Penguin Random House wants you to get off your phone and read a book for once

Its latest campaign seeks to curb tech addictions, even if just a little.
article cover

Penguin Random House

· 3 min read

Welcome to 2022, when even our work computers tell us we’re getting too much screen time. And while it can be harder to cut back on medium screen, people seem to be more mindful about their small-screen time—some are even using flip phones.

As concern mounts over our collective tech habits and the potential damage of absorbing too much bad news—aka doomscrolling—publisher Penguin Random House saw an opportunity to get people reading with its new campaign, “Slow Down, Read a Book.”

“I think reading is positioned to help people escape and help people think more deeply, and help people relax. And it’s almost a foil to social media in that way,” Carly Gorga, director of creative strategy, brand marketing at Penguin Random House, told us.

Get lit(erary)

While Penguin Random House saw a spike in reading at the start of the pandemic, Gorga said the company’s consumer insights team found that four mindsets were primarily responsible for keeping people from reading these days: “Reading feels hard and boring,” “I’m not motivated to read,” “I don’t know where to start,” and “I spent too much time mindlessly scrolling social media.”

The fourth finding validated Gorga’s own struggle to read over the last two years. “I think so much of it is because of the anxiety that’s caused by the [state of the] world and caused by the ongoing flow of information at every turn,” she said.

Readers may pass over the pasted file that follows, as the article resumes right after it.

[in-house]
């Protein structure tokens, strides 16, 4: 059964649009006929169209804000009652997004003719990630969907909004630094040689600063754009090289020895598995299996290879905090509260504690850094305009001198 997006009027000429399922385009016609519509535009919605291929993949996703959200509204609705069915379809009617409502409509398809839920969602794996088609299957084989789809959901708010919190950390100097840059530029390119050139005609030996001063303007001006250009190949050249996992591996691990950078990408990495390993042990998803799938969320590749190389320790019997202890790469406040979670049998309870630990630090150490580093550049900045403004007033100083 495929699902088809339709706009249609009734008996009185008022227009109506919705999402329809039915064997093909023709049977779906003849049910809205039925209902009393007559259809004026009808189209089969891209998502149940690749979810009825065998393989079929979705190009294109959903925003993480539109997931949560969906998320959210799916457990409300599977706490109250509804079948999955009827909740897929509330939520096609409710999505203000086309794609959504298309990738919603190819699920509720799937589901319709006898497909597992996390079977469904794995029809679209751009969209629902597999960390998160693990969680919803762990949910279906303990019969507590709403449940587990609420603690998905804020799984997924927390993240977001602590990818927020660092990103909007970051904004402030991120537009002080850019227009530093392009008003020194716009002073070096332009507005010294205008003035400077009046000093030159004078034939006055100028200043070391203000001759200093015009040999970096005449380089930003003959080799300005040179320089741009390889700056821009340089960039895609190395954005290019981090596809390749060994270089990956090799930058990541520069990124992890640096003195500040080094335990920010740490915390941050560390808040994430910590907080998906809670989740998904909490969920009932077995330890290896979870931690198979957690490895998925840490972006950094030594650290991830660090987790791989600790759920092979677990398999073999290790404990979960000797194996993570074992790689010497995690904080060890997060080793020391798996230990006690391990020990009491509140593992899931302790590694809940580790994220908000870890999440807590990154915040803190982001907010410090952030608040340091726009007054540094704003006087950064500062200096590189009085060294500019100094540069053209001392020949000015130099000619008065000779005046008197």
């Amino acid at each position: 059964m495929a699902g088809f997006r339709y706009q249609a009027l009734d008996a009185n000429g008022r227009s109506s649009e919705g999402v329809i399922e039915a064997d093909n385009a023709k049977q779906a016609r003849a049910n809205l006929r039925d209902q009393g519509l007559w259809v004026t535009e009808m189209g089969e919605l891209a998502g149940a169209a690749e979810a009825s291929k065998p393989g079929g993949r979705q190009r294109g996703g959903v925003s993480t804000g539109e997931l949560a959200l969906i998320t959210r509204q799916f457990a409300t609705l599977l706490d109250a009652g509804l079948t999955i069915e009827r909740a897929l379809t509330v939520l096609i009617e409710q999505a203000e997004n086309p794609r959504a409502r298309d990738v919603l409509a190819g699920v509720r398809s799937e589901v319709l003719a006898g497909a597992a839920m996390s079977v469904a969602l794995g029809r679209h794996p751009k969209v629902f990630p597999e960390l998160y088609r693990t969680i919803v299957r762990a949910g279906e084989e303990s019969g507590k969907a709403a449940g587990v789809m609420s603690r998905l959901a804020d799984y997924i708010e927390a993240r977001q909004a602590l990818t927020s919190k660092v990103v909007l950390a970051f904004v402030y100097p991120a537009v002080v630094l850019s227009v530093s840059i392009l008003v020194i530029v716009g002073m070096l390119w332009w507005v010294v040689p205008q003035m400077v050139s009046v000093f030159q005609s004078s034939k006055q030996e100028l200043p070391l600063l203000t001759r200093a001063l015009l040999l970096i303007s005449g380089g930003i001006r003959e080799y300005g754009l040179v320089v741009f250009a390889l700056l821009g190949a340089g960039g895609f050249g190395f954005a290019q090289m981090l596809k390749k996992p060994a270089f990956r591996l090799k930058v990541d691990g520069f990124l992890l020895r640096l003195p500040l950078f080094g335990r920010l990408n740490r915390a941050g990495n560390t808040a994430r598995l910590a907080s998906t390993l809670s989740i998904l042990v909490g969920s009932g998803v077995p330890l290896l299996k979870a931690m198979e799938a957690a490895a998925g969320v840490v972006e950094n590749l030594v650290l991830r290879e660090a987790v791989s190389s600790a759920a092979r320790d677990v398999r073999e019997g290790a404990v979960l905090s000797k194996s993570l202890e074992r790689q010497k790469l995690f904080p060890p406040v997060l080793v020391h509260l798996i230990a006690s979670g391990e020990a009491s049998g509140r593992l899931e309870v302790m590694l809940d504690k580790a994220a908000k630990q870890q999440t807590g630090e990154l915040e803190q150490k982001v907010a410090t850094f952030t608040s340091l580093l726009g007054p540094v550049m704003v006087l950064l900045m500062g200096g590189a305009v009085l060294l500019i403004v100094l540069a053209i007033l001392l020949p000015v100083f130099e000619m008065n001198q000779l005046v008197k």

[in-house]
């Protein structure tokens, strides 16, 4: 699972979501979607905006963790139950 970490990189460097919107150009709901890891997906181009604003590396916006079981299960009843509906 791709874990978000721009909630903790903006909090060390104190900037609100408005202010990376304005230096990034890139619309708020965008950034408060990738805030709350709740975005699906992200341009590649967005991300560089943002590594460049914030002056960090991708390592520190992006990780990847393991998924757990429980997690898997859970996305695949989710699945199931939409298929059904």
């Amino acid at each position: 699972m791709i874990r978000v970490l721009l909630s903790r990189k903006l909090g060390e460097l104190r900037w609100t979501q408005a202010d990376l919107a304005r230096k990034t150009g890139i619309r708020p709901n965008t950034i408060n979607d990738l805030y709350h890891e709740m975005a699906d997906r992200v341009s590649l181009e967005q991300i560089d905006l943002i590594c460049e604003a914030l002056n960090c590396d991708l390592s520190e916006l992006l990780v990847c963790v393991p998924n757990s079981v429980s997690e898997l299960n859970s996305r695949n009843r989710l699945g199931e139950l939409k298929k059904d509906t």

To combat doomscrolling, Penguin Random House took inspiration from digital rest stops to create ads that remind people to scroll a little slower or stop altogether. It’s not the first time the publisher has focused its marketing efforts on mental health. In 2020, it also started a campaign called “Read to Sleep,” on the benefits of reading before bed.

Get marketing news you'll actually want to read

The email newsletter guaranteed to bring you the latest stories shaping the marketing and advertising world, like only the Brew can.

The initial creative vision for the campaign involved using stop signs and neon lights, but Gorga said they ultimately landed on calmer imagery of slow-moving objects and animals. “It just felt really unexpected for publishing, you know. When you think about books, you don’t necessarily think they’re going to land on, like, a snail crawling across your screen,” she said.

On TikTok specifically, the team is running content featuring people taking breaks and plans to work with BookTokkers like @kimmybookss and @balloonbreath on future posts.


The target audience for the campaign, Gorga said, is light-to-moderate Gen Z and millennial readers, with ads running on Instagram, TikTok, and Facebook. When viewers click the ads, they’ll be prompted to sign up for a newsletter that will give them access to the first chapters of four of the season’s trending fiction books. Those selections include romance and fantasy picks, two genres the insights team found were likely to be preferred among mindless scrollers.

Gorga said newsletter sign-ups, as well as landing-page visits and social media engagement rates, will be the primary trackable metrics of the campaign.

But while getting people to engage is important, Gorga’s hope is that this campaign will serve more as a PSA. “I don’t care if you read the excerpts that we’re providing,” she said. “If you have a book that’s nearby [and] this reminder motivates you to pick that book up and start reading it instead of just continuing to scroll, that’s a win for me.”

Get marketing news you'll actually want to read

The email newsletter guaranteed to bring you the latest stories shaping the marketing and advertising world, like only the Brew can.